*If you’d like a little more information on making your own, homemade bath salts, a Video Tutorial is provided at the end of this post*
Here’s the reality around my house. I jump in the shower, and within seconds there’s a knock on the door. “Mom, I can’t find my toothbrush.” I yell out something like, “Check the toothbrush holder.” (I’m probably crazy to think it might actually be where it belongs.) Then I hear screaming. Big brother and little brother are in a battle, and they both come knocking on the door telling me what the other did (and how they are not to blame for any of it). I yell back that they need to figure it out. Two seconds later, I’m informed that the puppy just poohed on the floor. So much for a nice, relaxing shower…
Since Mother’s Day is right around the corner, here’s an idea for the moms in your life; give her the gift of some uninterrupted time to soak in the tub… with a glass of wine and a good book. I have a very simple recipe for making your own bath salts. If you are a mom (or not), you can certainly make these for yourself (just sneak in a bath after the kiddos are in bed).
Here’s what you’ll need:
- Epsom Salt
Baking Soda(UPDATE: Some people reported that their bath salts were hardening with the original recipe that included baking soda. After doing some research, it seems baking soda is the most likely culprit. I have taken the baking soda out of the recipe to hopefully avoid this issue. However, adding a small scoop of baking soda to the bath water, along with the bath salts, would be ideal. I did try the recipe without baking soda, and divided it between two glass jars, one containing a Silica Gel Pack, which is intended to absorb moisture, and one without. After four days, both bottles of bath salts were able to be shaken loose, but the one with the silica gel pack definitely fared better.)
- Silica Gel Pack (Optional)
- *Essential Oil (Wondering which brand of essential oil you should use? Check out this post… And no, I’m not selling anything 🙂 )
- Airtight Glass Storage Container- Some essential oils will start to break down plastic, so it is ideal to use a glass container for storage. You also want to keep the salts in an airtight container to avoid moisture.
- Wooden Spoons (Optional)
- Twine (Optional)
- Food Coloring (Optional)- Please note: If you choose to add food coloring to the salts, less is more. Start with just 1 drop and work your way up to the desired color, one drop at a time. If you add too much moisture to the salts, this can cause the salts to harden over time.
*Please be aware that some essential oils are not recommended when pregnant, or for use with very young children. Please consult a health professional to address any questions or concerns.
All bath salt recipes start off the same way: Pour 2 cups of Epsom salt into a bowl. You can certainly use more or less depending on the size of your container.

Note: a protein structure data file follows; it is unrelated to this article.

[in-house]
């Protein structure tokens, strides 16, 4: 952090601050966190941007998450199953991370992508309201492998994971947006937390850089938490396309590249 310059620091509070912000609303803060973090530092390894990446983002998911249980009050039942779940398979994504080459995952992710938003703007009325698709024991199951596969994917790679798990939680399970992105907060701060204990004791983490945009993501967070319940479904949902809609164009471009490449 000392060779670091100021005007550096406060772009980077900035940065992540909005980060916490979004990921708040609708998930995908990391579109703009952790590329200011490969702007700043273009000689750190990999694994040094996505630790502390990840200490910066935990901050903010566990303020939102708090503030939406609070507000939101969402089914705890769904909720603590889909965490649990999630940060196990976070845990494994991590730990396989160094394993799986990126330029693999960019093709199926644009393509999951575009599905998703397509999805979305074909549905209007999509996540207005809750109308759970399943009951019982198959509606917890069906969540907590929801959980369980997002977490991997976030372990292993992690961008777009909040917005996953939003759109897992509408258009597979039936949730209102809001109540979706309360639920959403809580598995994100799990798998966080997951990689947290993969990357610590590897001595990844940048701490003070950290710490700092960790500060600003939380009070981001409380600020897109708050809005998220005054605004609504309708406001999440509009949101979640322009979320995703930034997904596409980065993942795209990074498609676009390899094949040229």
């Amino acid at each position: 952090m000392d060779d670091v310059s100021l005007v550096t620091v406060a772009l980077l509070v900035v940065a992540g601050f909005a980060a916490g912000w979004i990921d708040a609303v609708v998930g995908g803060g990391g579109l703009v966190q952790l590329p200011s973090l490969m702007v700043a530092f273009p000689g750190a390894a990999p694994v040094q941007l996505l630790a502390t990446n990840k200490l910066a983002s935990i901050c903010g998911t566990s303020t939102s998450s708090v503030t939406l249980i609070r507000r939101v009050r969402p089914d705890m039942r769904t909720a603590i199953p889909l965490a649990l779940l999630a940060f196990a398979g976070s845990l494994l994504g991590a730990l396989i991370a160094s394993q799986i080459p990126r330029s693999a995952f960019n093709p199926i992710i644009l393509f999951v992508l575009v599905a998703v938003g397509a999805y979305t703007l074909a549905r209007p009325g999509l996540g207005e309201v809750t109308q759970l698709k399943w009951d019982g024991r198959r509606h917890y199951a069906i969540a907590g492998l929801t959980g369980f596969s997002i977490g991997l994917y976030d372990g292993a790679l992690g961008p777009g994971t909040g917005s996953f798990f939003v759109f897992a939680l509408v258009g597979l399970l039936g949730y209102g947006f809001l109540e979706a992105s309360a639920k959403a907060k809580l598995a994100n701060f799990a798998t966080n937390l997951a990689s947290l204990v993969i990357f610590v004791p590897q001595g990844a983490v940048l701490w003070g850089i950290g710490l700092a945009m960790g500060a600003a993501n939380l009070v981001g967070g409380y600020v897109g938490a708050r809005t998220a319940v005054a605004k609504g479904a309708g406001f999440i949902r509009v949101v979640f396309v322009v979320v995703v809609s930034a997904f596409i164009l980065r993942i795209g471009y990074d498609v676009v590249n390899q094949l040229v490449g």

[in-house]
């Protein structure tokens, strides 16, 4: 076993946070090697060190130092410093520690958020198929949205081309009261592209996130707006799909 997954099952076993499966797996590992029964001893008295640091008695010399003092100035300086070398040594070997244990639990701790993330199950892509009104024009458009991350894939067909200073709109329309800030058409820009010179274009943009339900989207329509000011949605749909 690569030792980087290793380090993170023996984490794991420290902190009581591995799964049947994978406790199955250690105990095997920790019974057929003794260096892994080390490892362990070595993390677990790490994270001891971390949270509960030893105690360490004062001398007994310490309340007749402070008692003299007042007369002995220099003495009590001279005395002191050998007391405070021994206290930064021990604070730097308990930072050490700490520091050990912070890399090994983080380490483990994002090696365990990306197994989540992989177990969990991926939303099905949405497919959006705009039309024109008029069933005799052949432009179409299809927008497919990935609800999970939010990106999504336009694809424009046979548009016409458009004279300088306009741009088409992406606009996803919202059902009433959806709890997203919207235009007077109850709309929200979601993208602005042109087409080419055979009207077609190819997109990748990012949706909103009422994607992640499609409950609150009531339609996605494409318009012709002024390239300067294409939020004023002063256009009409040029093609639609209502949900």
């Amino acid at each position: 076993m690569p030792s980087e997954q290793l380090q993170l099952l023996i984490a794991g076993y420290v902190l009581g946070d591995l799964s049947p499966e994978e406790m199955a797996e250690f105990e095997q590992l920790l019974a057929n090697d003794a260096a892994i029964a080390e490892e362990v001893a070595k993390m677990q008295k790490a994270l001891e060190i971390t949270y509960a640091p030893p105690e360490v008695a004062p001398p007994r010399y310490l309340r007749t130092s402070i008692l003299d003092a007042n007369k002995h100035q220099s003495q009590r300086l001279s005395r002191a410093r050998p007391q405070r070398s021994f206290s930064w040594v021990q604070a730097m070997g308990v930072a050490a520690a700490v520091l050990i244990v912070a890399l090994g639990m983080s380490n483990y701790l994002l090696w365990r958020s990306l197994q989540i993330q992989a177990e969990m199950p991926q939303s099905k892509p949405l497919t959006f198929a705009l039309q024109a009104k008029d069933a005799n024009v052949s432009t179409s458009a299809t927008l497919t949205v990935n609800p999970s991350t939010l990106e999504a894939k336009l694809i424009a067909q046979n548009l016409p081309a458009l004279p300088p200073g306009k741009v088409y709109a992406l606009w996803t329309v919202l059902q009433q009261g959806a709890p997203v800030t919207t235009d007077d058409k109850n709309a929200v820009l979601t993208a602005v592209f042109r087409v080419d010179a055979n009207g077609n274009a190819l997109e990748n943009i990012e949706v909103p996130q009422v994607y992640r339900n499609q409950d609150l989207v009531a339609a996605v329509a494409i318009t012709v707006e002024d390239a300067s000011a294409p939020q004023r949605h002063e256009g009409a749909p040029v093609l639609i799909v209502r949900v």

Now you can experiment a little bit with fragrance and color. Here are some great ones to try:
Relaxing Lavender Bath Salts:
By adding 10-15 drops of Lavender Essential Oil, you create a wonderful relaxing scent. I decided to add a bit of blue and red food coloring to the salts for added color. Keep mixing until evenly distributed.
“Perk Me Up” Peppermint Bath Salts:
Add 10-15 drops of Peppermint Essential Oil to the Epsom salts to create an energizing scent. This time I decided to get a little fancy and divided the mixture in half prior to adding the color. I then layered in it the container for a striped appearance.
Clear Your Sinuses Bath Salts:
The last combination was created for those times when you’re suffering from a cold or flu. I used RC™ , which is a combination oil containing Eucalyptus, Myrtle, Marjoram, Pine, Lavender, Cypress, Black Spruce, and Peppermint. You could also combine 3-5 drops each of Eucalyptus, Lavender, and Peppermint in lieu of the combination oil. I decided to go yellow with this one. You really need a cheery color when you’re not feeling well, right?
After you are done mixing everything together, store the salts in an airtight container and add a silica gel pack (optional) to avoid hardening of the salts. Add a label with a little wooden scoop, and you’re good to go.
Here are some free printables labels for your bath salts:
*These printables are formatted for Avery 5410 Labels. (I found them on Amazon, as no office supply stores regularly stocks these labels… plus they are cheaper on Amazon). When you arrive to the “print screen”, uncheck the “Fit to Page” box so they print correctly onto the 4×6 page.
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*These statements have not been evaluated by the Food and Drug Administration. These products are not intended to diagnose, treat, cure, or prevent any disease.
This post was originally published at Clean and Scentsible on January 29, 2016.
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